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         Panama Indigenous Peoples:     more detail
  1. Indigenous Groups, Globalization, And Mexico's Plan Puebla Panama: Marriage or Miscarriage? by A. Imtiaz Hussain, 2006-09-30
  2. Genetic variation of the Y chromosome in Chibcha-speaking Amerindians of Costa Rica and Panama.: An article from: Human Biology by Edward A. Ruiz-Narvaez, Fabricio R. Santos, et all 2005-02-01
  3. The Curassow's Crest: Myths and Symbols in the Ceramics of Ancient Panama by MARY W. HELMS, 2000-03-25
  4. The Art of Being Kuna: Layers of Meaning Among the Kuna of Panama
  5. The Phantom Gringo Boat: Shamanic Discourse and Development in Panama (Smithsonian Series in Ethnographic Inquiry) by Stephanie C. Kane, 1994-11
  6. The Kuna Gathering: Contemporary Village Politics in Panama (Latin American Monographs, No 67) by James Howe, 1986-06
  7. Stories, Myths, Chants, and Songs of the Kuna Indians (LLILAS Translations from Latin America Series)
  8. Plants and Animals inthe Life of the Kuna (ILAS Translations from Latin America Series) by Jorge Ventocilla, Heraclio Herrera, et all 1995
  9. Magnificent Molas: The Art of the Kuna Indians by Michel Perrin, 2000-01-31

81. EPICA: Ecumenical Program In Central America And The Caribbean
In response to plans to build the highway through ancestral lands, the indigenouspeoples of panama founded the indigenous Pan_American Highway Commission in

Our Mission
History Our Values Strategic Plan ... Staff EPICA
1470 Irving St. NW, Washington, DC 20010
Fax(202)332-1184 Last Updated
Indigenous Communities in Panama Call for Solidarity
A Letter From the Darien Gap
The Darien Gap, internationally known as one of the most culturally and biologically diverse areas in the world, may be on the brink of dramatic change. In the last three years the Panamanian and Colombian governments have renewed pressure to build the final section of the Pan_American Highway through the region, an act that would link North and South America for the first time by road, but could also devastate the area's rain forests and indigenous cultures. In response to plans to build the highway through ancestral lands, the indigenous peoples of Panama founded the Indigenous Pan_American Highway Commission in October 1993, a coalition of grassroots indigenous groups that represent the Darien Gap's major indigenous congresses.
In April 1996, Panama authorized the United States to conduct military exercises in the Darien border region with Colombia, a further violation of indigenous autonomy. The following letter was written by representatives of indigenous communities in the Darien Gap area to the solidarity community of the United States.

82. Vista Mar - Panama - Luxury Homes At Yesterdays Prices
The government of panama protects all its indigenous people, protects theirhabitat and helps their indigenous people preserve their way of life. ,.
Ultra-Modern Panama City Minutes Away Is Taboga Island
Panama City has numerous fine restaurants, all manner of entertainment and is ultra-modern with fine shopping and an excellent business structure for running an international business. Panama has preferential banking laws, excellent corporate structure for those seeking to open a Panamanian corporation and has free trade zones that are intelligently integrated with shipping, rail and air freight. Panama can be viewed as the largest port in the world. It is the Hong Kong of the Americas and Panama City is its core and its hub. Yet, just minutes from Panama City in every direction one finds a pristine environment of waterfalls, lakes, islands and small picturesque towns and villages. Vista Mar is a perfect distance from Panama City. A modern two lane freeway connects Vista Mar with Panama City for easy access to the big city and easy escape back to the luxurious pleasures of Vista Mar.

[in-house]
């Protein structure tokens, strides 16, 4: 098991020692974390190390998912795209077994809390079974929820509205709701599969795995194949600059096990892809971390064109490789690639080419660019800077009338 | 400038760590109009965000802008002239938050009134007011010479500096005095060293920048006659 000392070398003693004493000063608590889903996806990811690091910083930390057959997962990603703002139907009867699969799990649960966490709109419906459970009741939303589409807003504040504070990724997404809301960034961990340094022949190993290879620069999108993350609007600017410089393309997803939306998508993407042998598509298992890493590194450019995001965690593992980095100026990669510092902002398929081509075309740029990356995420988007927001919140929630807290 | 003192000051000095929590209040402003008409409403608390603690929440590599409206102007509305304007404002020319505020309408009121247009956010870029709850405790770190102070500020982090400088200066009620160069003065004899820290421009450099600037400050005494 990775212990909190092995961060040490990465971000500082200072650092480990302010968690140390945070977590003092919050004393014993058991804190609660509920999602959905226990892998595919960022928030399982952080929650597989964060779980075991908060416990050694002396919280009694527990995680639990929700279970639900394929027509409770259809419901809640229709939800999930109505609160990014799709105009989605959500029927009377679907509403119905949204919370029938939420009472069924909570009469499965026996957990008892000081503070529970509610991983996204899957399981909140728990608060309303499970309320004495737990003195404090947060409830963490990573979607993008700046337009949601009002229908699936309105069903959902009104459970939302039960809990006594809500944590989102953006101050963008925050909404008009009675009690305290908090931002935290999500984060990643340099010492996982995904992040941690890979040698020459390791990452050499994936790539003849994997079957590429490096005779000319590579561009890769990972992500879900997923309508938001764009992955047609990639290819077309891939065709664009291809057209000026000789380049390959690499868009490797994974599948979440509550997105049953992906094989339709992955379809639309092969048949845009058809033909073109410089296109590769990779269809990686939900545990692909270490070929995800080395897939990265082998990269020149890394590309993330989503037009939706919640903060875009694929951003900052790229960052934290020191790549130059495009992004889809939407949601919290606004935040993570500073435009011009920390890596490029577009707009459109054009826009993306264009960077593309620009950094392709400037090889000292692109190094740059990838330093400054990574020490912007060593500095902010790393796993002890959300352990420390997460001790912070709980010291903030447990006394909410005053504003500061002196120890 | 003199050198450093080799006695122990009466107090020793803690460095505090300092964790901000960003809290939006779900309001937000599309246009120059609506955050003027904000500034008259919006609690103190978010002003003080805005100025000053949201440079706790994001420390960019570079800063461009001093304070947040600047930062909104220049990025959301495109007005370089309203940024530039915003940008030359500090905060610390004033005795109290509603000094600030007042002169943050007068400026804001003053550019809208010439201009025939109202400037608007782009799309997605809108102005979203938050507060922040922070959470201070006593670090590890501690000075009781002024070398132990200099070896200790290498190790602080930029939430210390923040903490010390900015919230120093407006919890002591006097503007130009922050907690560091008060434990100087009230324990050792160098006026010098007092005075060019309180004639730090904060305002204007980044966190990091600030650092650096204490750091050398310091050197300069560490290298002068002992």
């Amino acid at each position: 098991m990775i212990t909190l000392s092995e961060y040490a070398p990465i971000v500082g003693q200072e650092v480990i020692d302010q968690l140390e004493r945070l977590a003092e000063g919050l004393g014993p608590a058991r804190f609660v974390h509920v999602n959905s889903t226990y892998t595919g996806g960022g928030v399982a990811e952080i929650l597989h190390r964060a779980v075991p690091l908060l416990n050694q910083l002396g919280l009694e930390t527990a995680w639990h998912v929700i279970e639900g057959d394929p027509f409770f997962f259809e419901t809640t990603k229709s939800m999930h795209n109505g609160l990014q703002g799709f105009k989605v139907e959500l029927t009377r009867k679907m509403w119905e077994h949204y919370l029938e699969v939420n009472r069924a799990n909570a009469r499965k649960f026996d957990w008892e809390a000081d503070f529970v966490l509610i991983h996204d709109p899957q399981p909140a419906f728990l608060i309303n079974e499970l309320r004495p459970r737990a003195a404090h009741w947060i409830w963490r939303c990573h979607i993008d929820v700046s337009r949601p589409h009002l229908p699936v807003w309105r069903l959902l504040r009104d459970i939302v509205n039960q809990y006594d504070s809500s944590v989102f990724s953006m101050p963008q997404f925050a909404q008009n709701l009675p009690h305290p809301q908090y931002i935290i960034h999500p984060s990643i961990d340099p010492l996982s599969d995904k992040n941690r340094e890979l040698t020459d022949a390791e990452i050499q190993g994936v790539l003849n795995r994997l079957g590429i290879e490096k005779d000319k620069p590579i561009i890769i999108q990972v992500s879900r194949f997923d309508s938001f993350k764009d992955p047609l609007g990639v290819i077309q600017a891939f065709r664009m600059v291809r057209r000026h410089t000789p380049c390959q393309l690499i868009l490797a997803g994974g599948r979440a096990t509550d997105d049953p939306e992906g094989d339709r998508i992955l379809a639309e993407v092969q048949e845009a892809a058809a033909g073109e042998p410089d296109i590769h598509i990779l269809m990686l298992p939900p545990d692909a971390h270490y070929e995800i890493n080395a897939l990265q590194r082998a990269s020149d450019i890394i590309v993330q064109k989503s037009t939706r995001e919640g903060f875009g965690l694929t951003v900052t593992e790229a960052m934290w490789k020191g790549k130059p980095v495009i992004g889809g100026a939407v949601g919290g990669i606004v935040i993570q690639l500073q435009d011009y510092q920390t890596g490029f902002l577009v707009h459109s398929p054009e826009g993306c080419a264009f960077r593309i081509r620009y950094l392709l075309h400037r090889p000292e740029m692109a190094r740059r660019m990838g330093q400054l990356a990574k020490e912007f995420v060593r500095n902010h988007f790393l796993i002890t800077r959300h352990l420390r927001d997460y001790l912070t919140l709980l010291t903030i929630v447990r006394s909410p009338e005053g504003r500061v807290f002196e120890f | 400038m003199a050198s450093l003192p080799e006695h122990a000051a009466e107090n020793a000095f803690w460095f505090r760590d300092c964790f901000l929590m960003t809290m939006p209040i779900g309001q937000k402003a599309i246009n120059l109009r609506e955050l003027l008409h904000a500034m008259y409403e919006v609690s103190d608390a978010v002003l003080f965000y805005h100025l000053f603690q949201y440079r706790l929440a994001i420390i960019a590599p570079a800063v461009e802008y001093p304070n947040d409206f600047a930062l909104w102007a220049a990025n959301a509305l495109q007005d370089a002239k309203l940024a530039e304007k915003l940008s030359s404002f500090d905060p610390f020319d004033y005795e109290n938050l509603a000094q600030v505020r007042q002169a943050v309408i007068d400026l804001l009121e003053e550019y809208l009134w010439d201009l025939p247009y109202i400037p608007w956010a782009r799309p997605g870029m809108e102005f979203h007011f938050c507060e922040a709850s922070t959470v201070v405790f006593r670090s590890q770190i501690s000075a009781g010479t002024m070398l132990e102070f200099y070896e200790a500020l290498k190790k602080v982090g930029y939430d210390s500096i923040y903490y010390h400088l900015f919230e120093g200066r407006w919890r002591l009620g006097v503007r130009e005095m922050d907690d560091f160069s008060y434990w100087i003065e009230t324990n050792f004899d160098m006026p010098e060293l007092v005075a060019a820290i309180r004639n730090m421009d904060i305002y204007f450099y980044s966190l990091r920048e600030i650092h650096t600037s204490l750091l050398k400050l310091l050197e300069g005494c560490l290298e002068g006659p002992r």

As for Vista Mar there is a wide variety of homes, home sites and condominiums to choose from; one for every pocketbook. Yes, you can find what you want in Vista Mar for slightly over $100,000 but the sky is the limit. Vista Mar is designed with luxury living in mind and it is probable that you will discover the exact dream house you want in Vista Mar, with the exact design and the exact view you've longed for, which regardless of price will be significantly lower in price than anything else in Europe or the USA for the quality you will get.

83. Colombian Indigenous People Killed Opposing Dam | 10/2/1999
The Embera indigenous people live in the Darien Gap region of panama andin northern Colombia much as they have for centuries. International
Colombian Indigenous People Killed Opposing Dam more lecture:
BOGOTA, Colombia, February 10, 1999 (ENS) - Amnesty International has issued an urgent alert claiming that paramilitary forces have killed six indigenous people of the Embera Katio community who are protesting the construction of a hydroelectric dam on the Sinu River. Ten others have been abducted, Amnesty International representatives say. 350 MW Urra dam under construction (Photo courtesy Consultoria Colombiana S.A.) Those killed on January 29 and December 24 are: Alejandro Domico, Argemiro Domico, Euclides Domico, Abelardo Bailarin, Pedro Luis Bailarin and Guillermo Bailarin.v On January 29, a paramilitary force entered the Embera Katio community of Kipardo in the Resguardo Karagabi, Karagabi indigenous reserve, forcing families to leave their homes and warning that the region could no longer escape the counter-insurgency war. On January 31, the paramilitary group set up a checkpoint on the river Sinu, which runs through the reserve, in Cordoba department, and apparently abducted 10 members of the community, whose whereabouts are now unknown. The names of those who have disappeared are: Gabriel Domico, Solangel Arias Domico, Eugenio Domico, Lubertin Cabrera, Luz Marina Domico, Antonio Domico, William Domico, Libardo Domico, Micaela Domico and Ana Luz Guasaruca.